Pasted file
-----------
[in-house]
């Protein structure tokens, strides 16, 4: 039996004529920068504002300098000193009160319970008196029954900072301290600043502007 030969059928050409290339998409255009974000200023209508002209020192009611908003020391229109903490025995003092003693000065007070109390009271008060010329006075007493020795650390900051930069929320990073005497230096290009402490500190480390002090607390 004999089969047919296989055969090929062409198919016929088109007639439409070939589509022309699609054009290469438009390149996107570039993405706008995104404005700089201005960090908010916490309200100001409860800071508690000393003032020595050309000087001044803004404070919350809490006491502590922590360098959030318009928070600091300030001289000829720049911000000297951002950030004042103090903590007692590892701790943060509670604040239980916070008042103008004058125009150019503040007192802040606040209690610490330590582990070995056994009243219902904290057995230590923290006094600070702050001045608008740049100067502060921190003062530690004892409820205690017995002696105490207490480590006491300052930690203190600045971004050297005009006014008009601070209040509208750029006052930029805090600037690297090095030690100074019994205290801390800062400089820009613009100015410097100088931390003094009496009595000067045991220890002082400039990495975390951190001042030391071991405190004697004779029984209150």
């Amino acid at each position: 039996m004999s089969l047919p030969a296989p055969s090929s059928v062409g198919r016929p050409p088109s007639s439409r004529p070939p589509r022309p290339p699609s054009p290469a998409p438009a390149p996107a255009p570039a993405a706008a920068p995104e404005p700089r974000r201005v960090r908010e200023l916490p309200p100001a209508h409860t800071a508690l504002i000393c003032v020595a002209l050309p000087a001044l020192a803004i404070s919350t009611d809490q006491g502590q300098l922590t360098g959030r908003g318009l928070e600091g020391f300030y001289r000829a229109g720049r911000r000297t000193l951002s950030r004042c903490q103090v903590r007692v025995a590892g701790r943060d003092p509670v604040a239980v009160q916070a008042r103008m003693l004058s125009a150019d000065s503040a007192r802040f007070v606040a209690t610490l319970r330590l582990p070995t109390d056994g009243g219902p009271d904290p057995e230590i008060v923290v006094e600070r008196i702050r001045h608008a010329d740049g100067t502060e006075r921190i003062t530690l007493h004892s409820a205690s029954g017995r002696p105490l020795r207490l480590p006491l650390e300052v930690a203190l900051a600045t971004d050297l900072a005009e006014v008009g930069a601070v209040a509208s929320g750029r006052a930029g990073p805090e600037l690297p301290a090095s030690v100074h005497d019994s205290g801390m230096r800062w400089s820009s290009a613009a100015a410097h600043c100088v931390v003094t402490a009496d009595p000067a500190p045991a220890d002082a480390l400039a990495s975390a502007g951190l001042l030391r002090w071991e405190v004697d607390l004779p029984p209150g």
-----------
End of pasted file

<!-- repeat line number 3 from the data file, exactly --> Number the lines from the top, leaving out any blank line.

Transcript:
């Amino acid at each position: 039996m004999s089969l047919p030969a296989p055969s090929s059928v062409g198919r016929p050409p088109s007639s439409r004529p070939p589509r022309p290339p699609s054009p290469a998409p438009a390149p996107a255009p570039a993405a706008a920068p995104e404005p700089r974000r201005v960090r908010e200023l916490p309200p100001a209508h409860t800071a508690l504002i000393c003032v020595a002209l050309p000087a001044l020192a803004i404070s919350t009611d809490q006491g502590q300098l922590t360098g959030r908003g318009l928070e600091g020391f300030y001289r000829a229109g720049r911000r000297t000193l951002s950030r004042c903490q103090v903590r007692v025995a590892g701790r943060d003092p509670v604040a239980v009160q916070a008042r103008m003693l004058s125009a150019d000065s503040a007192r802040f007070v606040a209690t610490l319970r330590l582990p070995t109390d056994g009243g219902p009271d904290p057995e230590i008060v923290v006094e600070r008196i702050r001045h608008a010329d740049g100067t502060e006075r921190i003062t530690l007493h004892s409820a205690s029954g017995r002696p105490l020795r207490l480590p006491l650390e300052v930690a203190l900051a600045t971004d050297l900072a005009e006014v008009g930069a601070v209040a509208s929320g750029r006052a930029g990073p805090e600037l690297p301290a090095s030690v100074h005497d019994s205290g801390m230096r800062w400089s820009s290009a613009a100015a410097h600043c100088v931390v003094t402490a009496d009595p000067a500190p045991a220890d002082a480390l400039a990495s975390a502007g951190l001042l030391r002090w071991e405190v004697d607390l004779p029984p209150g």